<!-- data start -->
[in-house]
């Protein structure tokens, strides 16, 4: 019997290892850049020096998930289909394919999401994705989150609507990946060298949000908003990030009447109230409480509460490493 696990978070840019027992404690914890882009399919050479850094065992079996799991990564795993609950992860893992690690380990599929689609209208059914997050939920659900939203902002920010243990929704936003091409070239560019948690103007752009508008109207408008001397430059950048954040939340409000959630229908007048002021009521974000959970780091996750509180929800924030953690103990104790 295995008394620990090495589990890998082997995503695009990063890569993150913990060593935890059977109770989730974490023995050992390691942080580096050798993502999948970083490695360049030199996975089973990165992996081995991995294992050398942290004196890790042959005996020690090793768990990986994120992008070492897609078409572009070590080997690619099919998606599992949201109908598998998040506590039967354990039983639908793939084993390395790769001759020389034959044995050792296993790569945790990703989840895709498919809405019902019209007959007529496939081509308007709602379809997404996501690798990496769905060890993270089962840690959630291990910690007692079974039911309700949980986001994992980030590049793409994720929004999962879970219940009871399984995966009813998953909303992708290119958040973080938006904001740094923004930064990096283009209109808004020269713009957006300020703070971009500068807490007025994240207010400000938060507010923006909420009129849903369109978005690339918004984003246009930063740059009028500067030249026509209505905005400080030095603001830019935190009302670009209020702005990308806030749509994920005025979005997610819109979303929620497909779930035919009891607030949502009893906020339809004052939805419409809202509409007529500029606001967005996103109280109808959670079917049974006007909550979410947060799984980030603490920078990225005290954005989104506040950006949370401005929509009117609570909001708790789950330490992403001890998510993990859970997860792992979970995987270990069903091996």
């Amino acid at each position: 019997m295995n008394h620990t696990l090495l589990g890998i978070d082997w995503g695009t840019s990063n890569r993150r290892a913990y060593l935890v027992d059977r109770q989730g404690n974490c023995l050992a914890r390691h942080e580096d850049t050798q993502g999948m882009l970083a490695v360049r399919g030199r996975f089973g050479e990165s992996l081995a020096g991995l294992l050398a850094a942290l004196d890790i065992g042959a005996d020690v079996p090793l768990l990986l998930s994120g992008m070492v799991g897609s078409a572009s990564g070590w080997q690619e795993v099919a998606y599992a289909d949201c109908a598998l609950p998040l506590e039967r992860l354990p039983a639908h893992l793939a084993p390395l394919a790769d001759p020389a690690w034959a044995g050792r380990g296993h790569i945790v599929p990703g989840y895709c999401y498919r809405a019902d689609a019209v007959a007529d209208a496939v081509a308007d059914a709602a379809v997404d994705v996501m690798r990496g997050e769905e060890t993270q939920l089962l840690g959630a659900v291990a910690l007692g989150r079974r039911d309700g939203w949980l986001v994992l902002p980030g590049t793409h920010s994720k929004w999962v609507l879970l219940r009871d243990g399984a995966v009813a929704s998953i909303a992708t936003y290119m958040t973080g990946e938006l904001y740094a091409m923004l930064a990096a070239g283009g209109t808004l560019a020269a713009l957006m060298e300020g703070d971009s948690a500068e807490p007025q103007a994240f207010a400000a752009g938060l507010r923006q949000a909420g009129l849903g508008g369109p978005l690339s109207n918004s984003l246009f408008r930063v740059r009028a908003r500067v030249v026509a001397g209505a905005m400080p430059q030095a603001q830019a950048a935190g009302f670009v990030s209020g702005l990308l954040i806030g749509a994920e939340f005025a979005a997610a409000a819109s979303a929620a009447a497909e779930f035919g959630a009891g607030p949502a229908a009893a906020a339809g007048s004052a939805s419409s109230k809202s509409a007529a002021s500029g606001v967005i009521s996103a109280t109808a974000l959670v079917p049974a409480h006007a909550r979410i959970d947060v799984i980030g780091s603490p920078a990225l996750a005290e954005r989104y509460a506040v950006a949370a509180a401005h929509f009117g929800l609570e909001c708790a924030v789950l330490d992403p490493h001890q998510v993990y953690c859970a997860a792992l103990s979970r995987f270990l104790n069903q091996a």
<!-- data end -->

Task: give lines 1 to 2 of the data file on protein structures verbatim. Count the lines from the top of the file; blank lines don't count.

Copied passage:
[in-house]
């Protein structure tokens, strides 16, 4: 019997290892850049020096998930289909394919999401994705989150609507990946060298949000908003990030009447109230409480509460490493 696990978070840019027992404690914890882009399919050479850094065992079996799991990564795993609950992860893992690690380990599929689609209208059914997050939920659900939203902002920010243990929704936003091409070239560019948690103007752009508008109207408008001397430059950048954040939340409000959630229908007048002021009521974000959970780091996750509180929800924030953690103990104790 295995008394620990090495589990890998082997995503695009990063890569993150913990060593935890059977109770989730974490023995050992390691942080580096050798993502999948970083490695360049030199996975089973990165992996081995991995294992050398942290004196890790042959005996020690090793768990990986994120992008070492897609078409572009070590080997690619099919998606599992949201109908598998998040506590039967354990039983639908793939084993390395790769001759020389034959044995050792296993790569945790990703989840895709498919809405019902019209007959007529496939081509308007709602379809997404996501690798990496769905060890993270089962840690959630291990910690007692079974039911309700949980986001994992980030590049793409994720929004999962879970219940009871399984995966009813998953909303992708290119958040973080938006904001740094923004930064990096283009209109808004020269713009957006300020703070971009500068807490007025994240207010400000938060507010923006909420009129849903369109978005690339918004984003246009930063740059009028500067030249026509209505905005400080030095603001830019935190009302670009209020702005990308806030749509994920005025979005997610819109979303929620497909779930035919009891607030949502009893906020339809004052939805419409809202509409007529500029606001967005996103109280109808959670079917049974006007909550979410947060799984980030603490920078990225005290954005989104506040950006949370401005929509009117609570909001708790789950330490992403001890998510993990859970997860792992979970995987270990069903091996």